How I Learned Three Hard Truths About Organizational Transformations

Photo by Jon Tyson on Unsplash

The hard truth about organizational transformations.

I don’t care how much experience you have or how sophisticated you are; change is hard.  As humans, it seems as though we’re destined to forever oscillate between craving change and fearing it.

When we set out to transform BodeTree into a very different type of organization, I knew that there would be quite a few challenges we’d have to overcome.

While there were a significant number of operational changes that needed to take place, I felt relatively comfortable with those. It was the human element that concerned me.

We had spent the better part of a decade trying to build a business that could bring innovation to the world of small business banking.

The team and products we developed had performed admirably, but now we found ourselves going in an entirely different direction.

I desperately wanted the team to come along with me on this new journey, but I knew that not everyone would be able to accept the change.

The experience of navigating such a dramatic change taught me three hard truths about organizational transformations.

#1 – It has to be all or nothing

When it comes to business personas, I’ve found that I’m very much a diplomat. I always try to understand the varying perspectives surrounding any given situation and strive to find a solution that is acceptable to everyone involved.

As with every management style, my diplomatic approach comes with unique benefits and drawbacks.

On the positive side, I can usually act as a peacemaker and facilitator, finding solutions where everyone is happy, and relationships are set up for lasting success.

The negative result of this approach is that I occasionally find myself holding the middle ground, not committing to any one strategy for fear of upsetting those around me.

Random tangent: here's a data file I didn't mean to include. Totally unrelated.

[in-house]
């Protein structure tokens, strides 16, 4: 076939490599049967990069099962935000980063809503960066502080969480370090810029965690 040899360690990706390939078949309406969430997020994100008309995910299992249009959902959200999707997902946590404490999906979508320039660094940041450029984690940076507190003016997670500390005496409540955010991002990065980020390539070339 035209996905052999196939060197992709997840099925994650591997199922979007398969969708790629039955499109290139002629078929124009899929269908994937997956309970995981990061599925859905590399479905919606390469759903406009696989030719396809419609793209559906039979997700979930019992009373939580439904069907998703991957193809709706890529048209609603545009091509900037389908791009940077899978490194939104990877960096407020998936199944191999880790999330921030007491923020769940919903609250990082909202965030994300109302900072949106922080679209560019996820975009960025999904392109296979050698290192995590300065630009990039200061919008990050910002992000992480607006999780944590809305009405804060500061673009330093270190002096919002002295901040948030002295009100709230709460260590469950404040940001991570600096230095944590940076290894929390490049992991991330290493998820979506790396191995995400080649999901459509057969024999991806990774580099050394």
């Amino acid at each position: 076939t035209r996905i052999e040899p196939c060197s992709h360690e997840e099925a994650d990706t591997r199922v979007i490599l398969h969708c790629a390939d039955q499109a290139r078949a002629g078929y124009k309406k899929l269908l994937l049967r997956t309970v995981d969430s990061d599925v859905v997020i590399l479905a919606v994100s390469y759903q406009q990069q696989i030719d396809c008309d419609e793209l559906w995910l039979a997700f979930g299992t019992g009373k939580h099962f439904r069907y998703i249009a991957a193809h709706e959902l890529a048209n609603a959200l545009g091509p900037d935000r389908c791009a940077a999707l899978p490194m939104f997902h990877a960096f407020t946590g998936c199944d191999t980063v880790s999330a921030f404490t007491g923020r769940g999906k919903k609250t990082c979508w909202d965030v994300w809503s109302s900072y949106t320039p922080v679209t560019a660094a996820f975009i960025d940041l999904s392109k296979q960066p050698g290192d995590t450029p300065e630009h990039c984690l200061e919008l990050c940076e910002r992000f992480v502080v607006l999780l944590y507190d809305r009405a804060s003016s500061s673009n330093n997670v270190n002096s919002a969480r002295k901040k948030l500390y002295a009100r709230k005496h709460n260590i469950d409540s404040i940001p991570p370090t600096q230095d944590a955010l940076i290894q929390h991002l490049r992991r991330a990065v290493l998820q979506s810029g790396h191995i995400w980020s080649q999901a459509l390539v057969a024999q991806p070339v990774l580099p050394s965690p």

When first contemplating the transformation we were about to undertake, I briefly considered trying to serve two masters. I reasoned that we could continue helping financial institutions while expanding into franchising.

I quickly realized, however, that the move toward franchising required more than just the creation of a new offering; it demanded a complete recalibration of our governing philosophy.

Trying to be two different organizations at the same time would tear us apart, frustrating my team and hindering our growth.

We weren’t just expanding our business; we were transforming it,  and that required us to make a decision. When it came to BodeTree’s involvement in franchising, it had to be all or nothing.

#2 – Transformation requires bold and decisive action

Once we decided that we were all-in, I realized that an incremental approach to managing this change would doom the organization. Instead, we had to adopt a strategy of bold and decisive action.

The first step was to sell off the main components of the business we had worked so hard to build while retaining the core assets that gave us an edge.

Many of our team members and external advisors recommended a more cautious approach, but I knew that would lead us straight into a no-mans-land from which we could never emerge.